Starbucks (SBUX) put up a disappointing quarter for Q3FY12 yesterday, sending the stock down double digits as of this morning on the open. Simply put, the company is feeling the effects of soft economic trends, increased expenses, and the pressure of trying to run five different concepts at once: Starbucks, Seattle’s Best, Tazo Tea, La Boulange, and Evolution Fresh.
We have been long Starbucks in the Hedgeye Virtual Portfolio since April 2009, when we bought it at $11.52 a share (timestamped for the record, of course). We will continue to hold it because we did two things right: we got SBUX at the right time and at the right price. Even with this pullback, this is not the right entry point for getting long Starbucks. Our Managing Director of Restaurants, Howard Penney, is sticking to his guns and advising to stay on the sidelines for now.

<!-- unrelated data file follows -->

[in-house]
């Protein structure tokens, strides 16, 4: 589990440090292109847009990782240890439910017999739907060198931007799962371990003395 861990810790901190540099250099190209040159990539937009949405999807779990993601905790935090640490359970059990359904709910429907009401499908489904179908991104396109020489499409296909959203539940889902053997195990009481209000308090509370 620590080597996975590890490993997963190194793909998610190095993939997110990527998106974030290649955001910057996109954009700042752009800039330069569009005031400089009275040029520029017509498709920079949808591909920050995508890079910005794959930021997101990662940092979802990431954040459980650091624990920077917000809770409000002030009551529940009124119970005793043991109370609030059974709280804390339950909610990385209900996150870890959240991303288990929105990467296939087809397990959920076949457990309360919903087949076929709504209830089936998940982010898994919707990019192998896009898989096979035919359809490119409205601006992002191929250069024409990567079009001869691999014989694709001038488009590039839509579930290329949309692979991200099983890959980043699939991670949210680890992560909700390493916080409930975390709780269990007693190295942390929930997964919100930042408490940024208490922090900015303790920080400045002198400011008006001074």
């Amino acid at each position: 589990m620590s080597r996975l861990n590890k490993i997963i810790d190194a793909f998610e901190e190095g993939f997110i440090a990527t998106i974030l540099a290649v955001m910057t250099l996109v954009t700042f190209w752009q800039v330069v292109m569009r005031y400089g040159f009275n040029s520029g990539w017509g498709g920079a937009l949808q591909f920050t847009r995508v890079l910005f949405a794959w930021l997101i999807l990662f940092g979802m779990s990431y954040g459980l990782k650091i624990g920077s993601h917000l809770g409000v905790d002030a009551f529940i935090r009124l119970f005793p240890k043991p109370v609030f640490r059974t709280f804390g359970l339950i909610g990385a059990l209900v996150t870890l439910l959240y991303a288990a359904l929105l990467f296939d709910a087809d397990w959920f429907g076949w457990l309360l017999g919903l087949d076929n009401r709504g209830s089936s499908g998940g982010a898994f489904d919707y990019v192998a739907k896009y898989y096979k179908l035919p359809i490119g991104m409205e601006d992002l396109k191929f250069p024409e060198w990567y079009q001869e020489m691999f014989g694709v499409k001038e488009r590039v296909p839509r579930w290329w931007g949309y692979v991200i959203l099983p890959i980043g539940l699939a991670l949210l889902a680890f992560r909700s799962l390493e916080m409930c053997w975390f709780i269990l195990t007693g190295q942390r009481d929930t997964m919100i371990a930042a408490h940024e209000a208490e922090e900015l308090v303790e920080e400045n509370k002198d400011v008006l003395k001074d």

The macro environment isn’t helping anyone in the restaurant business at the moment. Company-specific problems aside, inflation has driven food and fuel prices up to high levels thanks to the Federal Reserve’s policy of quantitative easing.
As we stated back in June, the $100 million acquisition of La Boulange will take time to integrate into the business. It will also dilute Starbucks’ EPS a few cents a share for the next few quarters. We believe management needs to lower expectations for the back half of 2012. Margins will improve as commodity costs come down over time.
Internationally, Europe is a mess for Starbucks and is largely out of the company’s hands. We’ve all read the headlines about the situation in the Eurozone. It’s understandable that Spaniards aren’t running out to buy Venti frappuccinos with 25% unemployment plaguing the country. Over time, a European turnaround is quite possible as long as management continues to operate competitively and efficiently.
In China, the goal is to have 1500 stores opened by 2015. Despite the macroeconomic picture being painted in China (growth slowing), there’s a lot of excitement around the push the company is making there. Starbucks has challenges it must face over the next year. If it can overcome them, there’s plenty of room to grow.